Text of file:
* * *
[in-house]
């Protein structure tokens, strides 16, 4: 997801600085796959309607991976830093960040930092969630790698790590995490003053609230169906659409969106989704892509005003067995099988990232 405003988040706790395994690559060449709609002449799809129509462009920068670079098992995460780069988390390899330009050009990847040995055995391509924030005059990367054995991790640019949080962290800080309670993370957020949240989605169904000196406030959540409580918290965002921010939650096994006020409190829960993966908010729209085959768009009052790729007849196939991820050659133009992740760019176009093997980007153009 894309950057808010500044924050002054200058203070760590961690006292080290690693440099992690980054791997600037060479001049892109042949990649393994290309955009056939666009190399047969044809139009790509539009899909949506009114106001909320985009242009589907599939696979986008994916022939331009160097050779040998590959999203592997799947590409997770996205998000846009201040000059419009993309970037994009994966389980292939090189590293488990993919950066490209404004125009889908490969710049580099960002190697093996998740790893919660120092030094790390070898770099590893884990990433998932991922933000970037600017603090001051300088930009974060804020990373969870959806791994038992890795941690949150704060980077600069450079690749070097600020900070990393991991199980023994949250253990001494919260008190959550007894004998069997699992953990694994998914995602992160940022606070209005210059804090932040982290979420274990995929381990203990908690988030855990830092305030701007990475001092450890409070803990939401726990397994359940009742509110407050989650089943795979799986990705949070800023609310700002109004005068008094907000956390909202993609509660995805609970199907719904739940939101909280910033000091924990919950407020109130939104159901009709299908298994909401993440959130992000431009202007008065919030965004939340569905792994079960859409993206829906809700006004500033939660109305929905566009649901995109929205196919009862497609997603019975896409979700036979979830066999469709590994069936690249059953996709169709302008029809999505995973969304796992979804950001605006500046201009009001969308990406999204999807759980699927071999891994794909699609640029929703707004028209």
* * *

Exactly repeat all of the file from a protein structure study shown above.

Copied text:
[in-house]
């Protein structure tokens, strides 16, 4: 997801600085796959309607991976830093960040930092969630790698790590995490003053609230169906659409969106989704892509005003067995099988990232 405003988040706790395994690559060449709609002449799809129509462009920068670079098992995460780069988390390899330009050009990847040995055995391509924030005059990367054995991790640019949080962290800080309670993370957020949240989605169904000196406030959540409580918290965002921010939650096994006020409190829960993966908010729209085959768009009052790729007849196939991820050659133009992740760019176009093997980007153009 894309950057808010500044924050002054200058203070760590961690006292080290690693440099992690980054791997600037060479001049892109042949990649393994290309955009056939666009190399047969044809139009790509539009899909949506009114106001909320985009242009589907599939696979986008994916022939331009160097050779040998590959999203592997799947590409997770996205998000846009201040000059419009993309970037994009994966389980292939090189590293488990993919950066490209404004125009889908490969710049580099960002190697093996998740790893919660120092030094790390070898770099590893884990990433998932991922933000970037600017603090001051300088930009974060804020990373969870959806791994038992890795941690949150704060980077600069450079690749070097600020900070990393991991199980023994949250253990001494919260008190959550007894004998069997699992953990694994998914995602992160940022606070209005210059804090932040982290979420274990995929381990203990908690988030855990830092305030701007990475001092450890409070803990939401726990397994359940009742509110407050989650089943795979799986990705949070800023609310700002109004005068008094907000956390909202993609509660995805609970199907719904739940939101909280910033000091924990919950407020109130939104159901009709299908298994909401993440959130992000431009202007008065919030965004939340569905792994079960859409993206829906809700006004500033939660109305929905566009649901995109929205196919009862497609997603019975896409979700036979979830066999469709590994069936690249059953996709169709302008029809999505995973969304796992979804950001605006500046201009009001969308990406999204999807759980699927071999891994794909699609640029929703707004028209």